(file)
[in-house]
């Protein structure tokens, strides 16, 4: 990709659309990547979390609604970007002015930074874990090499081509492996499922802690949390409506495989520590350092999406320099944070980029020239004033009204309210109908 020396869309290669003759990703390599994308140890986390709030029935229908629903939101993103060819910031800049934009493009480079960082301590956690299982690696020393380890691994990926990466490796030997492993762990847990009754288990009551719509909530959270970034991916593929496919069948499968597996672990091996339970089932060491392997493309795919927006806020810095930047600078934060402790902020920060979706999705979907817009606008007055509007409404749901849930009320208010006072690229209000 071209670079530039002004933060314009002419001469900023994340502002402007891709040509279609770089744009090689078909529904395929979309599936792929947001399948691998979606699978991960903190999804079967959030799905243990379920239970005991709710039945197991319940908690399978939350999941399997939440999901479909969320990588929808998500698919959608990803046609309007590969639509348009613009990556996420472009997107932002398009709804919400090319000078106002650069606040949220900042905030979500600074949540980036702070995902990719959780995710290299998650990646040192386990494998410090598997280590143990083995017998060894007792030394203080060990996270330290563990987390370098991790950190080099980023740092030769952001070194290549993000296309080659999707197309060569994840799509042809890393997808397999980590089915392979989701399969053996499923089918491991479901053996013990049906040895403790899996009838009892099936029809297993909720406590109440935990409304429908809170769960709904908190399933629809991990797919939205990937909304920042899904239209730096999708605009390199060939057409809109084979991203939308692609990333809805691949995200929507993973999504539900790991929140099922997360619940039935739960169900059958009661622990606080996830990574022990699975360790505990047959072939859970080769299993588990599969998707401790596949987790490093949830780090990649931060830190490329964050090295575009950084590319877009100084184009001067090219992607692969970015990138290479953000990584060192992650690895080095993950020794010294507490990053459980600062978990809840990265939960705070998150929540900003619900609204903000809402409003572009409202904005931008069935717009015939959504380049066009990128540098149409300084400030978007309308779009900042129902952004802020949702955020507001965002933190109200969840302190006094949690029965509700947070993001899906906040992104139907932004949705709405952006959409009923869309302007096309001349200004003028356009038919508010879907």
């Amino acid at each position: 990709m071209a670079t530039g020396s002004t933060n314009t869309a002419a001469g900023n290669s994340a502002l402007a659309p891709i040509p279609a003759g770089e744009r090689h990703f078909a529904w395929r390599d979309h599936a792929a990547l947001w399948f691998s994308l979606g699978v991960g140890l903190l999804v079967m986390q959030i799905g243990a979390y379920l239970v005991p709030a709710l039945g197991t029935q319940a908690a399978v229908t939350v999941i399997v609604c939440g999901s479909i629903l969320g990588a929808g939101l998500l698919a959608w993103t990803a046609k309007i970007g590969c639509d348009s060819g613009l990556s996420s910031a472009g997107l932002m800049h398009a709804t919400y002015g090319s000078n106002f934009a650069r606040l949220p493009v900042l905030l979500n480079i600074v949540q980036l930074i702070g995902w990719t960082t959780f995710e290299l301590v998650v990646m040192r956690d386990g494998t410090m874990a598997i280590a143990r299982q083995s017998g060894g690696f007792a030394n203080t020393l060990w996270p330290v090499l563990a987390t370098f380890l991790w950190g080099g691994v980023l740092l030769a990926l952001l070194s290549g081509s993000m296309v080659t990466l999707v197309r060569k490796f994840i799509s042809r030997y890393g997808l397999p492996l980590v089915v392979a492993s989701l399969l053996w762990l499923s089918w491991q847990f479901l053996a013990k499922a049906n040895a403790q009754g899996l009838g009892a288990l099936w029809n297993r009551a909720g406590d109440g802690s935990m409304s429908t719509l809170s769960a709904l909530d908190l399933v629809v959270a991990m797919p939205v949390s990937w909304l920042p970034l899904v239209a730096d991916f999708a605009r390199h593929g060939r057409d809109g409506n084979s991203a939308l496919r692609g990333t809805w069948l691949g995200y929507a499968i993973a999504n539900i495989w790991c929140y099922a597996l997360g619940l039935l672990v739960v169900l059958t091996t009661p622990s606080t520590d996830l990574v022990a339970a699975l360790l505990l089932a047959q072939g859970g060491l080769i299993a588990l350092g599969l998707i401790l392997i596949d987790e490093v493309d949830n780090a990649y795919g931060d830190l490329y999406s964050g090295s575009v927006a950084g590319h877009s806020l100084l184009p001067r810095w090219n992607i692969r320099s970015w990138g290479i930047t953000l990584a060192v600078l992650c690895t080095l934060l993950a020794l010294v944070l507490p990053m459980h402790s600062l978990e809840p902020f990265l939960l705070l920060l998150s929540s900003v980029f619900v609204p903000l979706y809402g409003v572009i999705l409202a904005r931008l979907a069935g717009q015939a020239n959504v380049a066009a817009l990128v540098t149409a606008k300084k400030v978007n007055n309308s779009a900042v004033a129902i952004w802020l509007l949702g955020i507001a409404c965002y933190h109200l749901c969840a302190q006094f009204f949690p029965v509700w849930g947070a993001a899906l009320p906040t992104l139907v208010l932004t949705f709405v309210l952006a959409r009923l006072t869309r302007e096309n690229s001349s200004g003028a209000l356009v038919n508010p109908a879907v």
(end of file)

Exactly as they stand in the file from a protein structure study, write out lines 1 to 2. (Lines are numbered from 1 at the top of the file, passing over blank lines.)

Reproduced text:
[in-house]
């Protein structure tokens, strides 16, 4: 990709659309990547979390609604970007002015930074874990090499081509492996499922802690949390409506495989520590350092999406320099944070980029020239004033009204309210109908 020396869309290669003759990703390599994308140890986390709030029935229908629903939101993103060819910031800049934009493009480079960082301590956690299982690696020393380890691994990926990466490796030997492993762990847990009754288990009551719509909530959270970034991916593929496919069948499968597996672990091996339970089932060491392997493309795919927006806020810095930047600078934060402790902020920060979706999705979907817009606008007055509007409404749901849930009320208010006072690229209000 071209670079530039002004933060314009002419001469900023994340502002402007891709040509279609770089744009090689078909529904395929979309599936792929947001399948691998979606699978991960903190999804079967959030799905243990379920239970005991709710039945197991319940908690399978939350999941399997939440999901479909969320990588929808998500698919959608990803046609309007590969639509348009613009990556996420472009997107932002398009709804919400090319000078106002650069606040949220900042905030979500600074949540980036702070995902990719959780995710290299998650990646040192386990494998410090598997280590143990083995017998060894007792030394203080060990996270330290563990987390370098991790950190080099980023740092030769952001070194290549993000296309080659999707197309060569994840799509042809890393997808397999980590089915392979989701399969053996499923089918491991479901053996013990049906040895403790899996009838009892099936029809297993909720406590109440935990409304429908809170769960709904908190399933629809991990797919939205990937909304920042899904239209730096999708605009390199060939057409809109084979991203939308692609990333809805691949995200929507993973999504539900790991929140099922997360619940039935739960169900059958009661622990606080996830990574022990699975360790505990047959072939859970080769299993588990599969998707401790596949987790490093949830780090990649931060830190490329964050090295575009950084590319877009100084184009001067090219992607692969970015990138290479953000990584060192992650690895080095993950020794010294507490990053459980600062978990809840990265939960705070998150929540900003619900609204903000809402409003572009409202904005931008069935717009015939959504380049066009990128540098149409300084400030978007309308779009900042129902952004802020949702955020507001965002933190109200969840302190006094949690029965509700947070993001899906906040992104139907932004949705709405952006959409009923869309302007096309001349200004003028356009038919508010879907």